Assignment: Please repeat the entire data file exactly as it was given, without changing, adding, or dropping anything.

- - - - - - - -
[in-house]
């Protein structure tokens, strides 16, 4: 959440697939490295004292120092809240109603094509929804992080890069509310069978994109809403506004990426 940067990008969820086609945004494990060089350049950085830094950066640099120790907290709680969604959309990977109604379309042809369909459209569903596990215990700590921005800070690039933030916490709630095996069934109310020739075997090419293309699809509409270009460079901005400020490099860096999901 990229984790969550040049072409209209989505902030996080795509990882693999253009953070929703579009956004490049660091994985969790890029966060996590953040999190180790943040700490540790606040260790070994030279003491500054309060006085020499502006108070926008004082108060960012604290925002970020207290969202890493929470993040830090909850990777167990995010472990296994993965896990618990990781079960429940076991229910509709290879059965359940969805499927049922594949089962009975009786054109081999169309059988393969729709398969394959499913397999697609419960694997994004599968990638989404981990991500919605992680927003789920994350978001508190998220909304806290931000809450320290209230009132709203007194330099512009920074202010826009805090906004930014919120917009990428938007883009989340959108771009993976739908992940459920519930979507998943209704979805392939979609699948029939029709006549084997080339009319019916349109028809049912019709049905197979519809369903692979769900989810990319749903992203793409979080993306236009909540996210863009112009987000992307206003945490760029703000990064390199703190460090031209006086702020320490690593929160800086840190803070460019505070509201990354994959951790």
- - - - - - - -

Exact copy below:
[in-house]
């Protein structure tokens, strides 16, 4: 959440697939490295004292120092809240109603094509929804992080890069509310069978994109809403506004990426 940067990008969820086609945004494990060089350049950085830094950066640099120790907290709680969604959309990977109604379309042809369909459209569903596990215990700590921005800070690039933030916490709630095996069934109310020739075997090419293309699809509409270009460079901005400020490099860096999901 990229984790969550040049072409209209989505902030996080795509990882693999253009953070929703579009956004490049660091994985969790890029966060996590953040999190180790943040700490540790606040260790070994030279003491500054309060006085020499502006108070926008004082108060960012604290925002970020207290969202890493929470993040830090909850990777167990995010472990296994993965896990618990990781079960429940076991229910509709290879059965359940969805499927049922594949089962009975009786054109081999169309059988393969729709398969394959499913397999697609419960694997994004599968990638989404981990991500919605992680927003789920994350978001508190998220909304806290931000809450320290209230009132709203007194330099512009920074202010826009805090906004930014919120917009990428938007883009989340959108771009993976739908992940459920519930979507998943209704979805392939979609699948029939029709006549084997080339009319019916349109028809049912019709049905197979519809369903692979769900989810990319749903992203793409979080993306236009909540996210863009112009987000992307206003945490760029703000990064390199703190460090031209006086702020320490690593929160800086840190803070460019505070509201990354994959951790």